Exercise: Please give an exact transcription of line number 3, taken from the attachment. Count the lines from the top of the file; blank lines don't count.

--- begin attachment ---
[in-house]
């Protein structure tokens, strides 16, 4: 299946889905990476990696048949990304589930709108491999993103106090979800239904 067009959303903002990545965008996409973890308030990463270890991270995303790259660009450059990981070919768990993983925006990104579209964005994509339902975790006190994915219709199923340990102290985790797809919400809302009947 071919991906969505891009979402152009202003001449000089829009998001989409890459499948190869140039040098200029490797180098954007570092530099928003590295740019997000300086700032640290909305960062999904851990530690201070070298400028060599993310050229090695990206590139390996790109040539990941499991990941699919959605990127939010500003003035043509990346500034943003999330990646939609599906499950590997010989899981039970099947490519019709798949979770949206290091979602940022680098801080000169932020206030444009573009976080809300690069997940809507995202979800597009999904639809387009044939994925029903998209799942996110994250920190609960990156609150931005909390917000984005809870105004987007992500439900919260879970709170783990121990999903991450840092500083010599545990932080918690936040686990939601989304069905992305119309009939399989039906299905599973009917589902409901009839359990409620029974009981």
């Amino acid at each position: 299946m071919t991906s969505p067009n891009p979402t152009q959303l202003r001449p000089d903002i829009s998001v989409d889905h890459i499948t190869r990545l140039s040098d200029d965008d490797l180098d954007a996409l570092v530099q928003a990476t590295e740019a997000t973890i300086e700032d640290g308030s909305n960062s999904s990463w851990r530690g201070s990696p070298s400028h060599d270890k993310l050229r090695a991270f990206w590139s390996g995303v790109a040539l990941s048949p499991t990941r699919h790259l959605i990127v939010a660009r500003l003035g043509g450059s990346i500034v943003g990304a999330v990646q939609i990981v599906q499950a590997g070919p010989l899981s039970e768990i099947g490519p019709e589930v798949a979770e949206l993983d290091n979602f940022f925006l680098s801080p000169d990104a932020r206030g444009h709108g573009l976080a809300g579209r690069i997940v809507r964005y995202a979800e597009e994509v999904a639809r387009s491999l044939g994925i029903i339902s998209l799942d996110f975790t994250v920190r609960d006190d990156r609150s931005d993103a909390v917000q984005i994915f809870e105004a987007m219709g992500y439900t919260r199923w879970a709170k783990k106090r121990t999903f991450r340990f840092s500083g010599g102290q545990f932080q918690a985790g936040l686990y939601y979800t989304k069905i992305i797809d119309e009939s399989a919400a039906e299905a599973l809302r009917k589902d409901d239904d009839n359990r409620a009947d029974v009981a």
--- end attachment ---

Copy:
């Amino acid at each position: 299946m071919t991906s969505p067009n891009p979402t152009q959303l202003r001449p000089d903002i829009s998001v989409d889905h890459i499948t190869r990545l140039s040098d200029d965008d490797l180098d954007a996409l570092v530099q928003a990476t590295e740019a997000t973890i300086e700032d640290g308030s909305n960062s999904s990463w851990r530690g201070s990696p070298s400028h060599d270890k993310l050229r090695a991270f990206w590139s390996g995303v790109a040539l990941s048949p499991t990941r699919h790259l959605i990127v939010a660009r500003l003035g043509g450059s990346i500034v943003g990304a999330v990646q939609i990981v599906q499950a590997g070919p010989l899981s039970e768990i099947g490519p019709e589930v798949a979770e949206l993983d290091n979602f940022f925006l680098s801080p000169d990104a932020r206030g444009h709108g573009l976080a809300g579209r690069i997940v809507r964005y995202a979800e597009e994509v999904a639809r387009s491999l044939g994925i029903i339902s998209l799942d996110f975790t994250v920190r609960d006190d990156r609150s931005d993103a909390v917000q984005i994915f809870e105004a987007m219709g992500y439900t919260r199923w879970a709170k783990k106090r121990t999903f991450r340990f840092s500083g010599g102290q545990f932080q918690a985790g936040l686990y939601y979800t989304k069905i992305i797809d119309e009939s399989a919400a039906e299905a599973l809302r009917k589902d409901d239904d009839n359990r409620a009947d029974v009981a």